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Images: Making the flightline a 'no-fly' zone [Image 2 of 6]

Photo by Staff Sgt. David DobrydneySmall RSS IconSubscriptions Icon

Making the flightline a 'no-fly' zone

Scott Alls, United States Department of Agriculture wildlife biologist, adjusts a snare trap near the flightline on Bagram Air Field, Afghanistan, April 18, 2013. Such traps are for capturing jackals and other animals that can pose a hazard if they stray onto the flightline. (U.S. Air Force photo/Staff Sgt. David Dobrydney)



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Public Domain Mark
This work, Making the flightline a 'no-fly' zone [Image 2 of 6], by SSgt David Dobrydney, identified by DVIDS, is free of known copyright restrictions under U.S. copyright law.

Date Taken:04.18.2013

Date Posted:05.23.2013 02:16

Photo ID:939002

VIRIN:130418-F-ZX232-100

Resolution:1848x2784

Size:1.18 MB

Location:BAGRAM, AFGlobe

Hometown:GULFPORT, MS, US

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  • Senior Airman Jonathan Twyman, 455th Expeditionary Operations Support Squadron weather forecaster (left), and Capt. Thaddeus Fridgen, 455th EOSS weather flight commander, troubleshoot a tactical weather station on the flightline on Bagram Air Field, Afghanistan, May 1, 2013. Stations such as this one are set up in multiple locations to gather data on temperature, rainfall, etc., to aid in creating forecasts. (U.S. Air Force photo/Staff Sgt. David Dobrydney)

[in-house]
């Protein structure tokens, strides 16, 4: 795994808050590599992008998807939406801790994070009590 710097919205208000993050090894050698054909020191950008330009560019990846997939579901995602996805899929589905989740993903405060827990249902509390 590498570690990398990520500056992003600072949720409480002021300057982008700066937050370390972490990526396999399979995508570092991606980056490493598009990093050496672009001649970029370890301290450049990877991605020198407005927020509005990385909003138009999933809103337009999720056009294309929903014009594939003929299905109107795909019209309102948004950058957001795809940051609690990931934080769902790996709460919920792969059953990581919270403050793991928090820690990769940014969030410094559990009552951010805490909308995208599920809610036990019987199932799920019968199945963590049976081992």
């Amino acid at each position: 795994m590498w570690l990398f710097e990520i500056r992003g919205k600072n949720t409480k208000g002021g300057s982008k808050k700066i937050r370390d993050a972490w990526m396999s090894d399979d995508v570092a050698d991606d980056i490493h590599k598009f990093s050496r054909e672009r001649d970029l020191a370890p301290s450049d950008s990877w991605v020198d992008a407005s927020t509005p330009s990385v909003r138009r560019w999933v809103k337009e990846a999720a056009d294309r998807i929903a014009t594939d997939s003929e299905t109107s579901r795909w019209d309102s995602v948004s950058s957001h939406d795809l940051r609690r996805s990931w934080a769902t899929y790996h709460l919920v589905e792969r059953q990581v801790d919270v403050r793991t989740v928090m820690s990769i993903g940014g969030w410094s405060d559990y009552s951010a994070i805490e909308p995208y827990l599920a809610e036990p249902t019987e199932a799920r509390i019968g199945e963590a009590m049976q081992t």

• Tech. Sgt. Dana LaPlante (left) and Staff Sgt. Shane Helms, 455th Expeditionary Civil Engineer Squadron heavy equipment operators, spread concrete during a project on Bagram Air Field, Afghanistan, March 27, 2013. The 455th ECES are responsible for supporting the BAF flightline through various projects, including creating berms for ammunition depots and digging trenches for power lines or drainage. (U.S. Air Force photo/Senior Airman Chris Willis)
  • Mr. Eddie Earwood, U.S. Department of Agriculture Wildlife Services biologist, assess the airfield for birds at Bagram Airfield, Afghanistan, April 13. Earwood, assigned to the 455th Air Expeditionary Wing Safety, routinely checks different locations on and around the flightline to ensure there are no birds or varmints that can potentially be a safety hazards.
  • A long-legged Buzzard waits patiently for varmints at Bagram Airfield, Afghanistan, April 13. The 455th Air Expeditionary Wing Safety Wildlife biologist, uses different techniques to reduce birds population around the flightline that can potentially cause safety hazards.

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Making the flightline a 'no-fly' zone

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